Many animal populations carry endemic (i.e., permanently present) viruses but few studies have assessed the demographic consequences of these infections under natural conditions. We examined the effects of chronic infection with FIV Pco, a feline retrovirus, on the fitness and pathogen susceptibility of its natural host, the cougar (Puma concolor (L., 1771)), in the wild. Based on data obtained through intensive monitoring of 160 cougars from two populations, we estimated survival and different measures of host fecundity of infected and uninfected individuals. In addition, we used serological data collected from 207 cougars to test whether FIV Pco predisposes individuals to a higher probability of infection with other pathogens. We found no evidence for an overall reduction in survival due to FIV Pco when accounting for other sources of demographic variation (age, sex, and population). There was a consistent but nonsignificant trend towards poorer reproductive performance in FIV Pco-infected females. We found no serological evidence for a higher probability of secondary infections associated with FIV Pco. Overall, these results support the premise that chronic FIV Pco infection is asymptomatic in its natural cougar host, probably because of a long evolutionary association between virus and host. However, results of stochastic simulations indicate that only larger reductions in annual survival (>20%) can be excluded with confidence. Also, the possibility of a so far unrecognized cost of FIV Pco infection on cougar fecundity remains.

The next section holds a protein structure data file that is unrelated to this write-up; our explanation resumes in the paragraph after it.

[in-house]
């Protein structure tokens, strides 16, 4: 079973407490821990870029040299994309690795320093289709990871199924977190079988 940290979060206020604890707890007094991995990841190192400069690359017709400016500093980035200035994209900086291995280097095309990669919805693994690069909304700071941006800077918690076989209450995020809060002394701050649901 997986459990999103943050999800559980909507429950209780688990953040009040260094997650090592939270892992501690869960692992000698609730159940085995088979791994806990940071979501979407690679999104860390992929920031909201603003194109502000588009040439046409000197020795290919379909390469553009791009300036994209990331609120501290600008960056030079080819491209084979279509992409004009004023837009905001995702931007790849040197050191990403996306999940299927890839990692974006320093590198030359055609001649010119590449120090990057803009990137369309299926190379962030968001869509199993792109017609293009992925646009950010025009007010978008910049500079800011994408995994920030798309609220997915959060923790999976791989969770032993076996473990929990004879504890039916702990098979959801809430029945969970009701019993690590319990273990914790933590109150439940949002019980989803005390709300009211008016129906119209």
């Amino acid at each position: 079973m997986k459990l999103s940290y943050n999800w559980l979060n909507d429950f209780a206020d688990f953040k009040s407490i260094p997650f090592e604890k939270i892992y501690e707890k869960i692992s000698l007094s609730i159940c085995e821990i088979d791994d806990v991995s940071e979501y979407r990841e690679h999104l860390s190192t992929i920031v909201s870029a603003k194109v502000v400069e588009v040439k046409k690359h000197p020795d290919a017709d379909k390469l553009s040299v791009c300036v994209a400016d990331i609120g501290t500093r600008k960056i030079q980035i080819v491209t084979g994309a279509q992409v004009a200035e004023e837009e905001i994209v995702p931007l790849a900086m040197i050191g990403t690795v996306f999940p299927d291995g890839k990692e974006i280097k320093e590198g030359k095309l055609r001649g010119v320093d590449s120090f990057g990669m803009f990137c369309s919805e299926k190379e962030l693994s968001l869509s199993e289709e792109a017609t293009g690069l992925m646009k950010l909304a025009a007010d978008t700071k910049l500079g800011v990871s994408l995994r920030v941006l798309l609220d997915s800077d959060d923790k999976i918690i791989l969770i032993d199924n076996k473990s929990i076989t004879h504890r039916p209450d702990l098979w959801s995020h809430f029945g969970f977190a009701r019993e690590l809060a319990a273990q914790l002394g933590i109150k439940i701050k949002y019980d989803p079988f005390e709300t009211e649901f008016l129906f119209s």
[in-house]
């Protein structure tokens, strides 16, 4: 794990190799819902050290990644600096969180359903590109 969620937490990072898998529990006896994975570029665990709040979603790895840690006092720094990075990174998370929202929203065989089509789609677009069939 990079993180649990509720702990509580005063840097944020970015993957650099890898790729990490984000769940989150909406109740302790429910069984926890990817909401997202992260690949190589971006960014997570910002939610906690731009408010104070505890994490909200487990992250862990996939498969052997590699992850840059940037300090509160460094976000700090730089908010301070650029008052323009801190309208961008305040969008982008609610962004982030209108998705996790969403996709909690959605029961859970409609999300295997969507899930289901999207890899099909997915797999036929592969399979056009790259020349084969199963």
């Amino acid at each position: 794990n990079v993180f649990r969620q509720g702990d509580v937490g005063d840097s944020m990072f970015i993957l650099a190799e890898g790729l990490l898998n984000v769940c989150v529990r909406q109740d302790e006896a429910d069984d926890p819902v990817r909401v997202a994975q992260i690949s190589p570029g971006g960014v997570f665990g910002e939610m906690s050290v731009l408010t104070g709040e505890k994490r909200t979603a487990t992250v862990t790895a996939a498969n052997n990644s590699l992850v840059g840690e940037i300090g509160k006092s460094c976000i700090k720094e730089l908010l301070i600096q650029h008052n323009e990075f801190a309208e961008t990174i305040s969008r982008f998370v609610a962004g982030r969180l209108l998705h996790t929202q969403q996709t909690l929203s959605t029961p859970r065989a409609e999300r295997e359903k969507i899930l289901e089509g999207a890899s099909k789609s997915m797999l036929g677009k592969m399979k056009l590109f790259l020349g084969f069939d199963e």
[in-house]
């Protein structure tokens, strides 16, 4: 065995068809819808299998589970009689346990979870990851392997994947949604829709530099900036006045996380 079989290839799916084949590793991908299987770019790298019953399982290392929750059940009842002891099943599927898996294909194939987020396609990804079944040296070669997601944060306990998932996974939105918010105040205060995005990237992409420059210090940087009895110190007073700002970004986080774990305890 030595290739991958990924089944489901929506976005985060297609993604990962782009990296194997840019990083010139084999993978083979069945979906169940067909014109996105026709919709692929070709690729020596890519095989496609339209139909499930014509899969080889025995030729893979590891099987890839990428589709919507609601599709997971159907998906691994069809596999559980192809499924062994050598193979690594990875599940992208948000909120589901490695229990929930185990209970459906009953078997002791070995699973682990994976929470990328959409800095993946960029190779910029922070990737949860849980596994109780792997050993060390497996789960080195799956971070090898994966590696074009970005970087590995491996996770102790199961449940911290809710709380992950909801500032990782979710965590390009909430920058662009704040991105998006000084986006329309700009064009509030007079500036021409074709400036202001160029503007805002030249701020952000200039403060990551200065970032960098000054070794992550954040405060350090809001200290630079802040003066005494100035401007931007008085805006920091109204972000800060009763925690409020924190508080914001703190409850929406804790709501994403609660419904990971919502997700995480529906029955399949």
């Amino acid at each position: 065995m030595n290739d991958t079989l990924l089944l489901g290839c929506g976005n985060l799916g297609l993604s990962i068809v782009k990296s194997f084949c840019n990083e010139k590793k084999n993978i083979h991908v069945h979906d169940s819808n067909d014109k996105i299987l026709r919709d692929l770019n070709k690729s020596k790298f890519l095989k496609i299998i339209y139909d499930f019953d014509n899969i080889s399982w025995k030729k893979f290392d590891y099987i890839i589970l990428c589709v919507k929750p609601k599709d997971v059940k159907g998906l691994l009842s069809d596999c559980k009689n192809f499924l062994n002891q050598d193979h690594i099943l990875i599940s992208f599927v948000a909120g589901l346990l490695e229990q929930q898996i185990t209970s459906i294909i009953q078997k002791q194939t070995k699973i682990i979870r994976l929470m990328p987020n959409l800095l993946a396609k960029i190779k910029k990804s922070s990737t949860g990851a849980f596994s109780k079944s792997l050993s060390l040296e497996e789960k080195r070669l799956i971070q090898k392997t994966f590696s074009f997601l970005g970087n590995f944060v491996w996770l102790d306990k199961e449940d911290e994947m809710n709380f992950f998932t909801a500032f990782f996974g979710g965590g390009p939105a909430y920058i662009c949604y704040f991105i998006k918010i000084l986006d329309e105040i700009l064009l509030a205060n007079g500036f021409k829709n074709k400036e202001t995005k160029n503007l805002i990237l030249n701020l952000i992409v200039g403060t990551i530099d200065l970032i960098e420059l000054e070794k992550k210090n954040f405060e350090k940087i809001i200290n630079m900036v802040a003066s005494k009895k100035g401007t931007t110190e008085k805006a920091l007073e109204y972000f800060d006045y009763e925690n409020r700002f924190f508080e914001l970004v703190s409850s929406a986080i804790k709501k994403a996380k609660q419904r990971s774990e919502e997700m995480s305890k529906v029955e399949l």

All Science Journal Classification (ASJC) codes
- Animal Science and Zoology